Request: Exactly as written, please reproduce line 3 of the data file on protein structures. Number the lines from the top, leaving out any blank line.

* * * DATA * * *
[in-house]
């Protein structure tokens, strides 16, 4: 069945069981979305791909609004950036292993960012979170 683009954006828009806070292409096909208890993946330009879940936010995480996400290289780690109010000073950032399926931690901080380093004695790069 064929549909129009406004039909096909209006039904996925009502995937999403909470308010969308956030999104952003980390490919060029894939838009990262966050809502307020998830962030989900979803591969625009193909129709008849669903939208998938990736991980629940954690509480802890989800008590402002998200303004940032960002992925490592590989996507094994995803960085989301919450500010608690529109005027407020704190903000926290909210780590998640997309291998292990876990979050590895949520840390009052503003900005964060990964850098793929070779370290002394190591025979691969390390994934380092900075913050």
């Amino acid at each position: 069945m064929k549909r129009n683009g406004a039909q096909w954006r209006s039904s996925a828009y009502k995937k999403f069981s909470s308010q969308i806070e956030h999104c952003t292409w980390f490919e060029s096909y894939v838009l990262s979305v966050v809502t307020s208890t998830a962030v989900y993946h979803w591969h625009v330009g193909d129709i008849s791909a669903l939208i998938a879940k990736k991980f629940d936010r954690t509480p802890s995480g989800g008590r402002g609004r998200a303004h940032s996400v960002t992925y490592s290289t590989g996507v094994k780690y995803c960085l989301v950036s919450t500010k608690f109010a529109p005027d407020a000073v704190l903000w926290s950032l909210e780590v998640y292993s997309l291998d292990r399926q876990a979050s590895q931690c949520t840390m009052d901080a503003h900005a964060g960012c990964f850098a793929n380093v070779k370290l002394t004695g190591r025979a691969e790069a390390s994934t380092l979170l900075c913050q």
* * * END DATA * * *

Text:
């Amino acid at each position: 069945m064929k549909r129009n683009g406004a039909q096909w954006r209006s039904s996925a828009y009502k995937k999403f069981s909470s308010q969308i806070e956030h999104c952003t292409w980390f490919e060029s096909y894939v838009l990262s979305v966050v809502t307020s208890t998830a962030v989900y993946h979803w591969h625009v330009g193909d129709i008849s791909a669903l939208i998938a879940k990736k991980f629940d936010r954690t509480p802890s995480g989800g008590r402002g609004r998200a303004h940032s996400v960002t992925y490592s290289t590989g996507v094994k780690y995803c960085l989301v950036s919450t500010k608690f109010a529109p005027d407020a000073v704190l903000w926290s950032l909210e780590v998640y292993s997309l291998d292990r399926q876990a979050s590895q931690c949520t840390m009052d901080a503003h900005a964060g960012c990964f850098a793929n380093v070779k370290l002394t004695g190591r025979a691969e790069a390390s994934t380092l979170l900075c913050q």